He can find out if he checks with your employer. He has the right to do that. I agree with the previous poster. I would explain your situation to the PO and if necessary file a motion with the judge. You do not want to jeopardize your HYTA status.
You can appeal the Secretary of States decision to the Circuit Court and I would suggest that you do so. However, if you elect to go this route, I would suggest you contact an attorney who is familiar with Driver License Restoration cases and has handled Circuit Court appeal of Secretary of State decisions. I do handle these type of cases and would be willing to offer you a free consultation if you wish.
You should assume that you will be drug tested. Accordingly, do not act in any manner that may make you succeptible to a positive drug test including hanging out with friends who are smoking marijuana. You are so close to the end. Be extra vigilant to ensure that you do not screw this up.
The 58tg District Court in Holland has a MIP diversion program. You will probably qualify. For what it is worth, I do not believe the officer had probable cause to make you submit to a preliminary breath test based on the information contained in your question.
Based on your location, I suspect that you will be in front of Judge Post. In my experience, Judge Post will most likely remand you to jail even if you do plead not guilty to the probation violation. The hearing will likely be scheduled for two weeks later. False positives are a concern in Hudsonville District Court. My advice is to stay as far away from MJ as possible including any friends that still use. Judge Post does not buy the "passive inhalation" defense and would violate you...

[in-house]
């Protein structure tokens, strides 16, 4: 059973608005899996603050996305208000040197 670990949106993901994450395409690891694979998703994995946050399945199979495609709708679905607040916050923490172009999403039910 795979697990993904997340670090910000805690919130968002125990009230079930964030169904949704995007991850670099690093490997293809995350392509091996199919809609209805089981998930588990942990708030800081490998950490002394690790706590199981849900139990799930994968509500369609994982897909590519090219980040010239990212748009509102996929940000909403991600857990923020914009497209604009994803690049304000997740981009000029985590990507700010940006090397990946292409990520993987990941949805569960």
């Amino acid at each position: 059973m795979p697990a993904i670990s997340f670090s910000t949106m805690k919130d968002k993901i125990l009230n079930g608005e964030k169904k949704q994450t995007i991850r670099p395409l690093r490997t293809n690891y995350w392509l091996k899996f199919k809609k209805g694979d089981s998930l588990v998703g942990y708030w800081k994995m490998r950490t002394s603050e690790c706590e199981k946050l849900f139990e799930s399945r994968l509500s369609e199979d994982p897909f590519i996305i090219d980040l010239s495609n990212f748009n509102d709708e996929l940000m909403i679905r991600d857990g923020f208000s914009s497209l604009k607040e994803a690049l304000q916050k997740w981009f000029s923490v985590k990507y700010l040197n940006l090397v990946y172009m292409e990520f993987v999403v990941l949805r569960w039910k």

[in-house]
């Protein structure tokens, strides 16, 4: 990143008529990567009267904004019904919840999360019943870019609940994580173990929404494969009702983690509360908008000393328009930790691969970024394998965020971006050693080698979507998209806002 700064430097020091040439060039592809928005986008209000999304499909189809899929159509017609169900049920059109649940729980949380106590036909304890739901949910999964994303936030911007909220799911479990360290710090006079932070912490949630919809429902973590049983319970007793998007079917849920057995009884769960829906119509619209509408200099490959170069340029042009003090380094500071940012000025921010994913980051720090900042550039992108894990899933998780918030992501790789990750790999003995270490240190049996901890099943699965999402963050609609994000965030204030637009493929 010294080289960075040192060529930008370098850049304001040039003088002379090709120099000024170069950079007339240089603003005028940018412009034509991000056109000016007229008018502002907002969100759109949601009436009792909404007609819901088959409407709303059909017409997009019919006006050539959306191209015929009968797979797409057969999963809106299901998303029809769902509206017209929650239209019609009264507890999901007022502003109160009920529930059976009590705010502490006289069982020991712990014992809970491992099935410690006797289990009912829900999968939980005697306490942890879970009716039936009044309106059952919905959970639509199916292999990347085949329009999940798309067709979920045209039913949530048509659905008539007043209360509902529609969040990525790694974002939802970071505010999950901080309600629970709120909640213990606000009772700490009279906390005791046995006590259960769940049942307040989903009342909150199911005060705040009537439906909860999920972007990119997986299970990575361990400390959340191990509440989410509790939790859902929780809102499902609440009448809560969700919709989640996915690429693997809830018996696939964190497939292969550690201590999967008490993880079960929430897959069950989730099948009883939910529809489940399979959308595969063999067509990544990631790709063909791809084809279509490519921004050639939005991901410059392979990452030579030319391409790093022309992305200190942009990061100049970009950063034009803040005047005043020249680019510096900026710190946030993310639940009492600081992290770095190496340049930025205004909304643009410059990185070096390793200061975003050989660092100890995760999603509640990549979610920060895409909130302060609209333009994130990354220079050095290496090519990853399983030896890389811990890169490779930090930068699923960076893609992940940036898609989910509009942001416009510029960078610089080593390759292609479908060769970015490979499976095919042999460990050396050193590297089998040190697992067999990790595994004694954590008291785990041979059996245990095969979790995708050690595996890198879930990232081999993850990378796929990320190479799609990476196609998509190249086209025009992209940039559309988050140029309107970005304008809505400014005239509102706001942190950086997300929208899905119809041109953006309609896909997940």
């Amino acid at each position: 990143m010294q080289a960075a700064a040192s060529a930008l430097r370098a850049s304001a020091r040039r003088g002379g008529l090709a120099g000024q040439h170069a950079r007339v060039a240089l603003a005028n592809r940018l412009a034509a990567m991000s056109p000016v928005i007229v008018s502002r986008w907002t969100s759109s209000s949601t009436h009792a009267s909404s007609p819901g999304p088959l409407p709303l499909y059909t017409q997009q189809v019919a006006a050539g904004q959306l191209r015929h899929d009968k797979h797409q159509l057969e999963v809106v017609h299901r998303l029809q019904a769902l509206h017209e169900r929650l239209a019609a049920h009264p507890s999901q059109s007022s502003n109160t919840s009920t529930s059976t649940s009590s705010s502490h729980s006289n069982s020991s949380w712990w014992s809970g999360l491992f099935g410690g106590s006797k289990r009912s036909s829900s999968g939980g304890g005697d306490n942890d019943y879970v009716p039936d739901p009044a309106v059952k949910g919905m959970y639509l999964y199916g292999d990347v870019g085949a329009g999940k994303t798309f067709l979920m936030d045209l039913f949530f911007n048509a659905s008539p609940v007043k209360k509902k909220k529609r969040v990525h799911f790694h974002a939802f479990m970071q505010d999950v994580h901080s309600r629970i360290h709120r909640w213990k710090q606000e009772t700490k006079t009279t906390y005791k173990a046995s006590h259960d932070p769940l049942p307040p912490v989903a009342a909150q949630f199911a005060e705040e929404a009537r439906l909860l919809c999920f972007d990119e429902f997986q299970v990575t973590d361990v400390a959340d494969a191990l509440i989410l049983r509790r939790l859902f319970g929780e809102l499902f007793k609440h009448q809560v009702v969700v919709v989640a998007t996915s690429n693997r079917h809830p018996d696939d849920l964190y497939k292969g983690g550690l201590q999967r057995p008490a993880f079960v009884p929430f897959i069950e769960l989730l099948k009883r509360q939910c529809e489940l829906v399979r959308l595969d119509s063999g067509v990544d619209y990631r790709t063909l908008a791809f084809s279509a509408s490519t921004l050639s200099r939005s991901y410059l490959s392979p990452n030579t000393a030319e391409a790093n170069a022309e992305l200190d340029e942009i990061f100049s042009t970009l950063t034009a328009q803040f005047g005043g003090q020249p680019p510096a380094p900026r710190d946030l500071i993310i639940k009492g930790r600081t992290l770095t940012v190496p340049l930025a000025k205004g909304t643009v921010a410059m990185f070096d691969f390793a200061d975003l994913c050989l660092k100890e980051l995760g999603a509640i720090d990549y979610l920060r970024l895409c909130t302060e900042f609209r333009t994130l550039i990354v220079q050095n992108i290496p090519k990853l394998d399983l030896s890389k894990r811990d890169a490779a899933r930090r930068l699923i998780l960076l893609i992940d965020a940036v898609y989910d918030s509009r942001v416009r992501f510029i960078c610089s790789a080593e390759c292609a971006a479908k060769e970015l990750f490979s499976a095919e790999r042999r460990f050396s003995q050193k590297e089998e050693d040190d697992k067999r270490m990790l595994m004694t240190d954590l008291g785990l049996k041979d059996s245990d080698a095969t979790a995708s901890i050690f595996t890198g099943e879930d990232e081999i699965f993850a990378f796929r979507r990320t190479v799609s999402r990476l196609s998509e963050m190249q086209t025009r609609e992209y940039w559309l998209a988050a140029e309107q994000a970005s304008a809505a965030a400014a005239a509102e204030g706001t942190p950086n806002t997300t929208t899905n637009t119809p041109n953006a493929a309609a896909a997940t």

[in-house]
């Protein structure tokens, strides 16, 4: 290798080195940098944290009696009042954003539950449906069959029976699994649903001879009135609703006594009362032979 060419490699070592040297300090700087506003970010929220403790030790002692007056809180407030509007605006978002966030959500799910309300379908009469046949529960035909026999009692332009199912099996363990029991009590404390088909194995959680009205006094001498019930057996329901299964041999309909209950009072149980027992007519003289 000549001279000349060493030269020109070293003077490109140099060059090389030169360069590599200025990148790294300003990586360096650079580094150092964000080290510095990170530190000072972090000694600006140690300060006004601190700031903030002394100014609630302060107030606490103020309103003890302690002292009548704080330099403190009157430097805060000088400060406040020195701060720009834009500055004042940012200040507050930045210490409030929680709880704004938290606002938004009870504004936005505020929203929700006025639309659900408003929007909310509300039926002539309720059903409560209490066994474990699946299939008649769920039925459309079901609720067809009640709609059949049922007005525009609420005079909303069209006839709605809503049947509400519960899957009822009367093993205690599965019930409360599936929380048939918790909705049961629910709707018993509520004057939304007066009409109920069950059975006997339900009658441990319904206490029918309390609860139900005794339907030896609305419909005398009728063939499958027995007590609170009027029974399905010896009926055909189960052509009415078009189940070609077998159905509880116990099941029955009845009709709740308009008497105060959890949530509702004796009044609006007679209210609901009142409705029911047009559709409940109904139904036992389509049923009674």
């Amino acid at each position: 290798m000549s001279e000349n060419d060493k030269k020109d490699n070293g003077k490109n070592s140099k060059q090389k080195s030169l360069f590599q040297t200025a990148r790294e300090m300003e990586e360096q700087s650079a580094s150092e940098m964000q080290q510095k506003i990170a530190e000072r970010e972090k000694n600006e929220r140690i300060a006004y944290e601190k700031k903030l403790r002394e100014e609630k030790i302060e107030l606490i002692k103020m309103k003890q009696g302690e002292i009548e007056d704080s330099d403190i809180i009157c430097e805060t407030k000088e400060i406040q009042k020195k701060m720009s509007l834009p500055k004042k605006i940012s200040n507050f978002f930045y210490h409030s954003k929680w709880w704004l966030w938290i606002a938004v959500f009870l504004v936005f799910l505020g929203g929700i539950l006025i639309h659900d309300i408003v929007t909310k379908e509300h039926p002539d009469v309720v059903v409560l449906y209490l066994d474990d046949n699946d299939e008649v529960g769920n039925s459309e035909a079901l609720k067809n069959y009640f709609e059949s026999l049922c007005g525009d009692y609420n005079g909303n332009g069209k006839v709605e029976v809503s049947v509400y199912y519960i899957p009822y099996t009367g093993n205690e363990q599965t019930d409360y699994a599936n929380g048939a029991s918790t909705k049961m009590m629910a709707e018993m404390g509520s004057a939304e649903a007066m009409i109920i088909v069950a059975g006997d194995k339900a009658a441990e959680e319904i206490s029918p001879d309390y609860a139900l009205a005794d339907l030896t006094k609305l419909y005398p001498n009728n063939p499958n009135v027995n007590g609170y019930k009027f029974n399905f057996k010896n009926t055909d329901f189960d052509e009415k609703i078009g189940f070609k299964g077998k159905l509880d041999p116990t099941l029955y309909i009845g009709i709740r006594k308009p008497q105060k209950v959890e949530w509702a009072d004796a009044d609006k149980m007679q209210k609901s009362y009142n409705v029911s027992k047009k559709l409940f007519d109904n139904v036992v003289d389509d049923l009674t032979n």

Yes. You are in violation of the law as it requires 3 days. However, I would still advise you to hire an attorney as you may still be able to work something out given the nature and facts of the violation. The fact that you on your own went to notify of the change of the address (even if it was 4 days late) will certainly work in your favor and might result in a very acceptable resolution of the matter.
Are you a military member as well or only a spouse. If you are only a spouse, CID did have the right to "ask" you to submit to fingerprints as well as photograph your tattoos. However, you did not have to "consent" to their request. You had the absolute right to refuse to provide fingerprints and refuse the photographs of the tattoos. You also had the right to refuse to answer questions or go to the CID office unless they arrested you. I would advise you to consult with your own attorney...